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Team:

Principle Investigator – Professor Michael Boniface (University of Southampton)

Co-Investigator - Dr Francis Chmiel (University of Southampton

Clinical Lead – Dr Matt Inada-Kim (Hampshire Hospitals)

Starts: August 2020

Ends: March 2021

Outline

ARC Wessex is supporting research to explore COVID patient risks (deterioration, admission and readmission) in community settings working with Hampshire Hospitals NHS Foundation (HHFT) Trust who are co-leading the development of national pathways linking community, primary and secondary care.

According to leading acute care clinicians (Dr. Inada-Kim - HHFT) working at the forefront of UK’s COVID-19 emergency response and policymaking, two of most pronounced COVID-19 Unmet Medical Care Needs (UMCN) include:

  • UMCN-1) Risk prediction tools on triage and admission to emergency care: Evidence shows that early identification of physiological deterioration risks improves patient outcomes through timely and appropriate interventions, including escalations to higher levels of acute care through hospital admissions and intensive care[1].
  • UMCN-2) Rapid follow up of patients post discharge: There is little evidence to predict the occurrence of COVID19-related complications following discharge, particularly for vulnerable patients with multiple long term conditions at high risk of adverse complication events, and therefore rapid follow up and continuous monitoring of a patients recovery is needed to reduce risk of readmission to hospital.

In addition, consideration of population infection risks resulting from contact and transmission from infected individuals has demanded alternative care delivery models. During the initial phase of the pandemic patients freely made their way to GPs and hospitals increasing infection rates within the general population and the healthcare workforce, leading to policies aimed at reducing contact between infected patients and health care workers (HCWs)[2]. This has driven then need to reimagine care pathways that minimise physical interaction using virtual care (video conferencing, mobile symptom reporting/scores, real-time remote sensing, and surveillance) delivered through telemedicine solutions. Virtual care not only protects the population and HCWs during highly infectious periods of a pandemic but importantly offers significant benefits to patients who can now be treated longer in community settings reducing the number of admissions to hospital, the length of stay and mortality.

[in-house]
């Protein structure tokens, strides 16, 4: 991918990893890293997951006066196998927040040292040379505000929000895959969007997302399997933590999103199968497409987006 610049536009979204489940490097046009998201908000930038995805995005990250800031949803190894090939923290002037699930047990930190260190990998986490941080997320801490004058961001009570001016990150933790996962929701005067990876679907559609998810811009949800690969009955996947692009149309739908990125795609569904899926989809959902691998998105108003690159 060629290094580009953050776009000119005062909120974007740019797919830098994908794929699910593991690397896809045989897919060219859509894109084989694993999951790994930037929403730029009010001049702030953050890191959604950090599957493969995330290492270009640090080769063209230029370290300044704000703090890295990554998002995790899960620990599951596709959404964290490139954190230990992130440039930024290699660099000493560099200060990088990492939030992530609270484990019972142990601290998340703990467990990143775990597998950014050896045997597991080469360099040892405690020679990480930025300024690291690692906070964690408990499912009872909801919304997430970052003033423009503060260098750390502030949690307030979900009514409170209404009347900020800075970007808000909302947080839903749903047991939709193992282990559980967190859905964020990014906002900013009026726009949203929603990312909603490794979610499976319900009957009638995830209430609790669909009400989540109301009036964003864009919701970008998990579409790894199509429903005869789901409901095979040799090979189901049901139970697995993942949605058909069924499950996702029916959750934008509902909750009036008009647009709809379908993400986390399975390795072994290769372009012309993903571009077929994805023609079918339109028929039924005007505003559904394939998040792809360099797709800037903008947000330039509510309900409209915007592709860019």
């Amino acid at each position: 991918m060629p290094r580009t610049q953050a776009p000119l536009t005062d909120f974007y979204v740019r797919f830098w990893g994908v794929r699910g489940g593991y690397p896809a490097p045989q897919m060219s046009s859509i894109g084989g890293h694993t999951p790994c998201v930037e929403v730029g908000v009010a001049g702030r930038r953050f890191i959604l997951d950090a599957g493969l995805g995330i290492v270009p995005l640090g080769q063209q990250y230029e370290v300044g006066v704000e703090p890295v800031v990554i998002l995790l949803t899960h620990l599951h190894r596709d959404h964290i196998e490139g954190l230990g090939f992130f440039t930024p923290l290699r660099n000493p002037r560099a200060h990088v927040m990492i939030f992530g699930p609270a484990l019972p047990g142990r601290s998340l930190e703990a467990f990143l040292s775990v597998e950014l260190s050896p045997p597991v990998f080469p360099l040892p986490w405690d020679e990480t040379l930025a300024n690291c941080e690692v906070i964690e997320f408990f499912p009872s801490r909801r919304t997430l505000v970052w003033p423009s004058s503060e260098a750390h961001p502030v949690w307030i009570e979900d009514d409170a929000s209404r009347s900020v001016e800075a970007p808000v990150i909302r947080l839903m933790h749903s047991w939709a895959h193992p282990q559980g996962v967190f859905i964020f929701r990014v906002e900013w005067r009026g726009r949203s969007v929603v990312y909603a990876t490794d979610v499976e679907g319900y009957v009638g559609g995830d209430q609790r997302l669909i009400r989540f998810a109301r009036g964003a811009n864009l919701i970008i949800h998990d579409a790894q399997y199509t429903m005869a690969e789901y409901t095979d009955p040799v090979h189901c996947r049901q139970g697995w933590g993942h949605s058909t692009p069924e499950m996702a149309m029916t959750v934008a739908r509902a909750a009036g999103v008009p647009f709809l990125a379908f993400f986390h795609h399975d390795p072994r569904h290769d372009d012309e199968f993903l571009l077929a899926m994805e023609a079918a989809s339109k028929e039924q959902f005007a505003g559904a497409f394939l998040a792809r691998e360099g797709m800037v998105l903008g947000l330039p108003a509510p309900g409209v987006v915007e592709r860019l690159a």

PPDRCOMM proposes to undertake research to develop predictive models for early warning detection arising from a COVID-19 infection, capable of running in residential settings such as care homes. Models will use near-patient observation data (e.g., temperature, respiration rate, and blood oxygen levels), patient demographics, and comorbidities from patients in the community who are in the early stages of a COVID-19 infection. The measurements will be collected with high frequency such that machine-learning algorithms will be able to report real-time risk scores of imminent deteriorations. Overall, this models will allow for real-time detection of deterioration earlier than currently possible with conventional techniques. This will help address the clinical need for pre-emptively stopping the severe deterioration of those with a seemingly mild case of COVID-19.

Summary of Expected Benefits
  • Reduce admissions to hospital, length of stay, and mortality through the early identification of patient deterioration and the better use of interventions.
  • Increase the reliability of referral, quality of communication, patient transfer, and the clinical assessment and management of COVID-19 across the care pathway, by bringing together community and hospital decisions through seamless information flows will
  • Increase the efficacy and timeliness of assessment and referral of acute patients in different care settings, whilst increasing the reliability of treatment escalation planning.
  • Reduce COVID-19 infection and transmission rates, helping to mitigate the risk of and reduce the impact of subsequent peaks of infection and community outbreaks.